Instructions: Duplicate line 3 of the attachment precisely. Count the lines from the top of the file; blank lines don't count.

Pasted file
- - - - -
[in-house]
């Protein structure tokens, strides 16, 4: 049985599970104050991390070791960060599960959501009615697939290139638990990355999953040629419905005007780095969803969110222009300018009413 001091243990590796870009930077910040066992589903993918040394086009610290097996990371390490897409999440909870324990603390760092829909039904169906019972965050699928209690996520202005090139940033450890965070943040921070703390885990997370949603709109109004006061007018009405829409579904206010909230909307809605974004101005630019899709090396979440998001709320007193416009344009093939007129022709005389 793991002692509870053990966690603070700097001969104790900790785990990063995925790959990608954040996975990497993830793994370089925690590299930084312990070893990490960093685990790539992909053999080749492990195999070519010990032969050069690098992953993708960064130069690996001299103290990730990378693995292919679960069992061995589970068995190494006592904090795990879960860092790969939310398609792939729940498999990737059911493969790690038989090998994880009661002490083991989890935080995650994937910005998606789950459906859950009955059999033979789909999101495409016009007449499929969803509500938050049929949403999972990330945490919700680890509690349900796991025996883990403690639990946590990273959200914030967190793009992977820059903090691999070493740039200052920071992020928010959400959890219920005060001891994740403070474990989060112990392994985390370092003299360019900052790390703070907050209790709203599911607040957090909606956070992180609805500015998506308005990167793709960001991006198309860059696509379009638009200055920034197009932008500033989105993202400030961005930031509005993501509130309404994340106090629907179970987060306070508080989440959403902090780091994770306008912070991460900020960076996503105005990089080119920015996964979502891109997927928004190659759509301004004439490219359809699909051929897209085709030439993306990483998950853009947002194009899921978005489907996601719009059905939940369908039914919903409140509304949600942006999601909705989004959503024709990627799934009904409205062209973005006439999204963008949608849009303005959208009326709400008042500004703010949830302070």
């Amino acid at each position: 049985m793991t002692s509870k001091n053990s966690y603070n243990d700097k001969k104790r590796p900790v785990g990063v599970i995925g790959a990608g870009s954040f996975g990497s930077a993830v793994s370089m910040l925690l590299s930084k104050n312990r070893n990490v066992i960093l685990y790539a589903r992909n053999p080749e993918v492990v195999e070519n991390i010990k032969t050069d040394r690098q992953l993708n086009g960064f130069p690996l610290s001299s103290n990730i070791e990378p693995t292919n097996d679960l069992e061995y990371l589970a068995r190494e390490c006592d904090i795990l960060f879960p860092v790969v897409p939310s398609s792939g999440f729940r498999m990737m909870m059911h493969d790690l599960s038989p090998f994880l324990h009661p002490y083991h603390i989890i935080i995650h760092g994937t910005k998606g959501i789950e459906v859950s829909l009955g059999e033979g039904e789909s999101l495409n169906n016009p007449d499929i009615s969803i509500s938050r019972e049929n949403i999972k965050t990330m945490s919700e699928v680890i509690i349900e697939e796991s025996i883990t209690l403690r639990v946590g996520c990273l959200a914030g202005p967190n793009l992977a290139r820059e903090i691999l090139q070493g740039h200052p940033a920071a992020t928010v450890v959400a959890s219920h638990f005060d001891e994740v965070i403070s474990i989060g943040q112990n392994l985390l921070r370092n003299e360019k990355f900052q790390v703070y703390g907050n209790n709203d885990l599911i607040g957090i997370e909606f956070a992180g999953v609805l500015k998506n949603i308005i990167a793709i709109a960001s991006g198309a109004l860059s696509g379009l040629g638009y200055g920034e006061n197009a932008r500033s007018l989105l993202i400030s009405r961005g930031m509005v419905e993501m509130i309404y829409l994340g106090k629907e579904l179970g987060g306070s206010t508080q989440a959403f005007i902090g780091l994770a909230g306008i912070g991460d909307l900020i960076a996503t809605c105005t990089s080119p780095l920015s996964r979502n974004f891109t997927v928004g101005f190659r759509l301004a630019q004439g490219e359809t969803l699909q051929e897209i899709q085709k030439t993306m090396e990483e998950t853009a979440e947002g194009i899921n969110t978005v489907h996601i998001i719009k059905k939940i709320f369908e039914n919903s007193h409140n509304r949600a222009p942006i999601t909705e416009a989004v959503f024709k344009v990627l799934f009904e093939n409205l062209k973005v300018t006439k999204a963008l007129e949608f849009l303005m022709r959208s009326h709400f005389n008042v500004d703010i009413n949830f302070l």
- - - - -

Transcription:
């Amino acid at each position: 049985m793991t002692s509870k001091n053990s966690y603070n243990d700097k001969k104790r590796p900790v785990g990063v599970i995925g790959a990608g870009s954040f996975g990497s930077a993830v793994s370089m910040l925690l590299s930084k104050n312990r070893n990490v066992i960093l685990y790539a589903r992909n053999p080749e993918v492990v195999e070519n991390i010990k032969t050069d040394r690098q992953l993708n086009g960064f130069p690996l610290s001299s103290n990730i070791e990378p693995t292919n097996d679960l069992e061995y990371l589970a068995r190494e390490c006592d904090i795990l960060f879960p860092v790969v897409p939310s398609s792939g999440f729940r498999m990737m909870m059911h493969d790690l599960s038989p090998f994880l324990h009661p002490y083991h603390i989890i935080i995650h760092g994937t910005k998606g959501i789950e459906v859950s829909l009955g059999e033979g039904e789909s999101l495409n169906n016009p007449d499929i009615s969803i509500s938050r019972e049929n949403i999972k965050t990330m945490s919700e699928v680890i509690i349900e697939e796991s025996i883990t209690l403690r639990v946590g996520c990273l959200a914030g202005p967190n793009l992977a290139r820059e903090i691999l090139q070493g740039h200052p940033a920071a992020t928010v450890v959400a959890s219920h638990f005060d001891e994740v965070i403070s474990i989060g943040q112990n392994l985390l921070r370092n003299e360019k990355f900052q790390v703070y703390g907050n209790n709203d885990l599911i607040g957090i997370e909606f956070a992180g999953v609805l500015k998506n949603i308005i990167a793709i709109a960001s991006g198309a109004l860059s696509g379009l040629g638009y200055g920034e006061n197009a932008r500033s007018l989105l993202i400030s009405r961005g930031m509005v419905e993501m509130i309404y829409l994340g106090k629907e579904l179970g987060g306070s206010t508080q989440a959403f005007i902090g780091l994770a909230g306008i912070g991460d909307l900020i960076a996503t809605c105005t990089s080119p780095l920015s996964r979502n974004f891109t997927v928004g101005f190659r759509l301004a630019q004439g490219e359809t969803l699909q051929e897209i899709q085709k030439t993306m090396e990483e998950t853009a979440e947002g194009i899921n969110t978005v489907h996601i998001i719009k059905k939940i709320f369908e039914n919903s007193h409140n509304r949600a222009p942006i999601t909705e416009a989004v959503f024709k344009v990627l799934f009904e093939n409205l062209k973005v300018t006439k999204a963008l007129e949608f849009l303005m022709r959208s009326h709400f005389n008042v500004d703010i009413n949830f302070l």